Surgical outcomes in thoracolumbar fractures with pure conus medullaris syndrome

Biomed J. 2019 Aug;42(4):277-284. doi: 10.1016/ Epub 2019 Sep 11.


Background: Pure conus medullaris syndrome is defined as a combination of signs and symptoms of bladder/bowel incontinence and impotence without the presence of lower limbs weakness. The purpose of the study is to assess the recovery of voiding, sexual, and sensory function in patients with isolated conus medullaris syndrome after surgical treatments.

Methods: From January 2005 to December 2012, patients with a single level burst fracture with pure conus medullaris syndrome were assessed. Level of injury, use of steroid, surgical time, surgical approach, preoperative radiographic parameters, and types of neurogenic bladder were recorded. Bladder function was evaluated using urodynamic study; sexual function was assessed by self-report questionnaire. The final outcomes were focused on the recovery of voiding, sexual, and sensory function.

Results: Eight patients met the criteria of pure conus medullaris syndrome with thoracolumbar burst fracture. The injury level were all located at L1 vertebra. There were 6 males and 2 females. Four patients had overactive neurogenic bladder, and the other 4 patients had underactive type. At final, five patients regained self-voiding function, and three required intermittent catheterization. Two male patients were sexually active, and four male patients had some sexual dysfunction. Two female patients could have normal sexual intercourse but the frequency decreased. One female patients had prolonged perineum numbness at final follow-up.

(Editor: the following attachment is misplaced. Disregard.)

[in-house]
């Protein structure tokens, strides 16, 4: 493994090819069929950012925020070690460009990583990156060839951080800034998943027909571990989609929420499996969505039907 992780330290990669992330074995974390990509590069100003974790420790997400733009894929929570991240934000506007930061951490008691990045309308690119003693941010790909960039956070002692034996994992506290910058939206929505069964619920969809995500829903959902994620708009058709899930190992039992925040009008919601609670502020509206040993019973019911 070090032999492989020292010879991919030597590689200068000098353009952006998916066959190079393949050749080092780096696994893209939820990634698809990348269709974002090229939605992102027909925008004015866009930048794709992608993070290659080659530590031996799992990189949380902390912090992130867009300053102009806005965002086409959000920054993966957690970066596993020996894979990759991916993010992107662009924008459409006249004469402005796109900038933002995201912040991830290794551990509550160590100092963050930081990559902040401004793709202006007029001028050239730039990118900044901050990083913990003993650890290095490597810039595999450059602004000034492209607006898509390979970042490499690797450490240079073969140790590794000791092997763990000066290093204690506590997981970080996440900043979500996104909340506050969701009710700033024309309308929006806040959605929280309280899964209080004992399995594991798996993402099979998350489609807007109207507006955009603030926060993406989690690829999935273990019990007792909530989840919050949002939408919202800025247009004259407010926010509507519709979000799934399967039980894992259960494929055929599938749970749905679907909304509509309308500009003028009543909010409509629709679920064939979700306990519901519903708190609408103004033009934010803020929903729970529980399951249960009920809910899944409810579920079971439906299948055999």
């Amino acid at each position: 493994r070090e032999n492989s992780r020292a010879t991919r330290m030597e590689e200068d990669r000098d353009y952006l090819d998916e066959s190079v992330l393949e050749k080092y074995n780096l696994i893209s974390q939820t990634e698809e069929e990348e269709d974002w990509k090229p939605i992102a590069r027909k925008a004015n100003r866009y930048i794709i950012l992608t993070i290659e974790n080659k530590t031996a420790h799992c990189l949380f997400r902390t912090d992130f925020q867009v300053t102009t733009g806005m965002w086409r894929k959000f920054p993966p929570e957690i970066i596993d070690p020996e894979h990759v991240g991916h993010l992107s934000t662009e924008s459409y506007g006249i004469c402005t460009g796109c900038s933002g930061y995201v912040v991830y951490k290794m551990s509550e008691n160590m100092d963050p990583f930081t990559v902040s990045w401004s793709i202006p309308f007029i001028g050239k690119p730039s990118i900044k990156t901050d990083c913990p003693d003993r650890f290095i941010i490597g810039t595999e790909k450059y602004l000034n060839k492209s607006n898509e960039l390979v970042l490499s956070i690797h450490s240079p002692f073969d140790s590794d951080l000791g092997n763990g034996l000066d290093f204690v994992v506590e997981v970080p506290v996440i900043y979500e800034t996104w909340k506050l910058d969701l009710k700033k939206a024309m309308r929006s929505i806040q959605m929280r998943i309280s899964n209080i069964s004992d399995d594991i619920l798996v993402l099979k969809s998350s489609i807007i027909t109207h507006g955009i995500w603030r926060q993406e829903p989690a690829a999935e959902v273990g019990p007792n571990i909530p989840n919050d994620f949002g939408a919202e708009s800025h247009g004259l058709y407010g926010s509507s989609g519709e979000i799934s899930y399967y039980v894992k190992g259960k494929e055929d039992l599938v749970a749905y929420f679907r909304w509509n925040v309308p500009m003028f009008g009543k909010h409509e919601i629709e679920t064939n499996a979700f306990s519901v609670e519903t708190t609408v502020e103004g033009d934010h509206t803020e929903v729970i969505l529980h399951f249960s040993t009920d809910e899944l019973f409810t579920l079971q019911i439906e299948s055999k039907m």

Conclusions: Although extremely rare, pure conus medullaris syndrome may occur with L1 burst fracture. Despite surgical treatment, only one half of the patients regained normal bladder and sexual function.

Keywords: Pure conus medullaris syndrome; Sexual dysfunction; Thoracolumbar burst fracture; Voiding dysfunction.

MeSH terms

  • Adult
  • Female
  • Fractures, Bone / physiopathology
  • Fractures, Bone / surgery*
  • Humans
  • Lumbar Vertebrae / physiopathology
  • Lumbar Vertebrae / surgery*
  • Male
  • Middle Aged
  • Recovery of Function / physiology*
  • Sex Factors
  • Spinal Cord Compression / physiopathology*
  • Spinal Cord Compression / surgery*
  • Treatment Outcome